Of course, this claimed effect may come as a bit of a surprise. After all, the intraparty (or intra-alliance) competition of SNTV would be expected to generate parochial and particularistic politics, and my understanding of Taiwan (which is not deep, I will admit) is that it indeed did so. However, there were several factors in Taiwan that seem to have made the particularism of SNTV there much less than was the case when the system was used in Japan and Colombia. For one thing, the ideological cleavage is much deeper in Taiwan. For another, the legacy of the pre-democratic KMT machine seems to have made vote division other than by the provision of rents and “pork” more feasible, and the strong brand identity of the DPP apparently has had a similar ability to command voter loyalty to specified candidates without those candidates having to give goodies for which they can claim credit. If these characterizations are accurate (and, as always, I invite those with better country knowledge to correct me), then a move to SSDs indeed could engender more parochial campaigning. But it certainly is not the direction of change we normally would expect.
Of course, the decrease of size of parliament–and, I would add, the move to SSDs–has created intraparty and intrabloc tensions:
Election experts say downsizing parliament has had other ramifications. â€œThe political parties are left with lots of incumbents who are fighting for their political survival and whose interests they need to take care of,â€ said Yang Wan-ying, an expert on parliamentary politics at National Chengchi University.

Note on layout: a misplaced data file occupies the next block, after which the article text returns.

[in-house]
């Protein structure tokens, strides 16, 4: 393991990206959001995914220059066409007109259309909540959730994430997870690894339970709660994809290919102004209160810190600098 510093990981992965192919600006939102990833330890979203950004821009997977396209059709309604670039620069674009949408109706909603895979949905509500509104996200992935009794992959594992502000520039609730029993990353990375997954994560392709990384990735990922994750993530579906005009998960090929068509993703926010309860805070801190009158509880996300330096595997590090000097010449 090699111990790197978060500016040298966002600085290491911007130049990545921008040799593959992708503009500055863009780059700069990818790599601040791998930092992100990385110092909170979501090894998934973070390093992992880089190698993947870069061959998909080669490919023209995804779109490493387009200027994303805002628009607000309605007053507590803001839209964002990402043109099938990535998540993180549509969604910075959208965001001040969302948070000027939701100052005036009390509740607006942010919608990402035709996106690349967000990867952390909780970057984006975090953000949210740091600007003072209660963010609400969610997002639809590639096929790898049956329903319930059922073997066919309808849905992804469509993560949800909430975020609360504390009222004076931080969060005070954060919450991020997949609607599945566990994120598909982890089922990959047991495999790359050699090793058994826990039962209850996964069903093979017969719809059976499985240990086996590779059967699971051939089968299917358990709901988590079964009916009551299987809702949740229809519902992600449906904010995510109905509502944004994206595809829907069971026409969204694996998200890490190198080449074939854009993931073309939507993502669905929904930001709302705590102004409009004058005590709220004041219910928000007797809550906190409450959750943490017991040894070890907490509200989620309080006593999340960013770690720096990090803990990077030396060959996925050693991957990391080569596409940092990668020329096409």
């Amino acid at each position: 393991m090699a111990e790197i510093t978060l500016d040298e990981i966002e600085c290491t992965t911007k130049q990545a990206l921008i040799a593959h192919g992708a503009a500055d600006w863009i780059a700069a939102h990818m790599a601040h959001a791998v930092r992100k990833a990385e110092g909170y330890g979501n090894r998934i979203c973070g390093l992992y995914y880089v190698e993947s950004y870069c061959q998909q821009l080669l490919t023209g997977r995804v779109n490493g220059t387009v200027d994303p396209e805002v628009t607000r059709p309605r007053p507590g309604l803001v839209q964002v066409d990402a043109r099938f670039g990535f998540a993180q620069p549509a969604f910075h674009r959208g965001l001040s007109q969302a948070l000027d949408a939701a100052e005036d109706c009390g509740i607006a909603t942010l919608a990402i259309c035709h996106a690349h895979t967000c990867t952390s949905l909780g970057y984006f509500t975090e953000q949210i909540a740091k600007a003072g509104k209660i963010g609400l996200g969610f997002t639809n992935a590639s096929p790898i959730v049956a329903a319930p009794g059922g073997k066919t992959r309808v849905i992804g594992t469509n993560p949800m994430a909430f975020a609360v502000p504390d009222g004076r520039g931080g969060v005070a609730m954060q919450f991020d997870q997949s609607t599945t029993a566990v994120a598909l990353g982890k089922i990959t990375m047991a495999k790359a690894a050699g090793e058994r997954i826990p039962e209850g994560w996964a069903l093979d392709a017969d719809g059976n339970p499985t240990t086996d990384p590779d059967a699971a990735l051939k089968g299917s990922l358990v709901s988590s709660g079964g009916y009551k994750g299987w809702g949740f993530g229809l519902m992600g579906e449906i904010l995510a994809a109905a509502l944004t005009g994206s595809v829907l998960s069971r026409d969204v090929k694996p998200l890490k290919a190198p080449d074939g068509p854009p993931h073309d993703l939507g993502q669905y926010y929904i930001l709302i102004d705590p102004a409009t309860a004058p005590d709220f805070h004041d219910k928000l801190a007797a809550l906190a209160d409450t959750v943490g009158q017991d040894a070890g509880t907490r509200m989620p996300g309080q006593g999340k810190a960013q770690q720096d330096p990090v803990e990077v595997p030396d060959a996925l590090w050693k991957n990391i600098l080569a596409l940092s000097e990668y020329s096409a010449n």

The KMT, for example, has had to accommodate lawmakers of the People First party, a breakaway faction rejoining its caucus to avoid being thrown into political oblivion by the new rules.
There are sure to be several interesting academic papers to be written after the elections about how the two alliances divvied up their limited slots.
As for competition between the parties, Asia Sentinel reports:
Certainly the campaign has been bitter and intense, especially in the 20 to 30 constituencies where the margin of victory is likely to be less than 2,000 votes, and in Taipei, whose city elects eight representatives and county elects 12. Figures released by the prosecutor’s office on January 8 showed 5,669 accusations of election-related bribery involving 10,312 people. The office said that by the time the election is over, the number is likely to be a record.
“The fiercer the competition for votes, the more serious is the vote-buying,” the prosecutor said.
Chen faces the same problem many a two-term president faces on the other side of the Pacific, with co-partisan legislators preferring he stay away:
Chen, who is also chairman of the DPP, has campaigned in all 73 constituencies, but his popularity has fallen to the extent that many DPP candidates do not welcome him to their constituencies, preferring instead to campaign with the party’s presidential and vice-presidential candidates.
On the other hand, the KMT presidential candidate in the March elections, Ma Ying-jeou, “is a popular figure, warmly welcomed by his candidates.”
This is the sort of election timing that creates what I have called a “counterhoneymoon” election: A legislative election that closely precedes a presidential election. If the KMT does well on Saturday, an end to “gridlock” once Chen leaves office looks likely.
(Currently, another Asian country is gearing up for a honeymoon election: South Korea, whose new president won last December by a large majority. Presumably his party will win by a large majority in the legislative elections, which coincidentally are the same date as Taiwan’s presidential election.)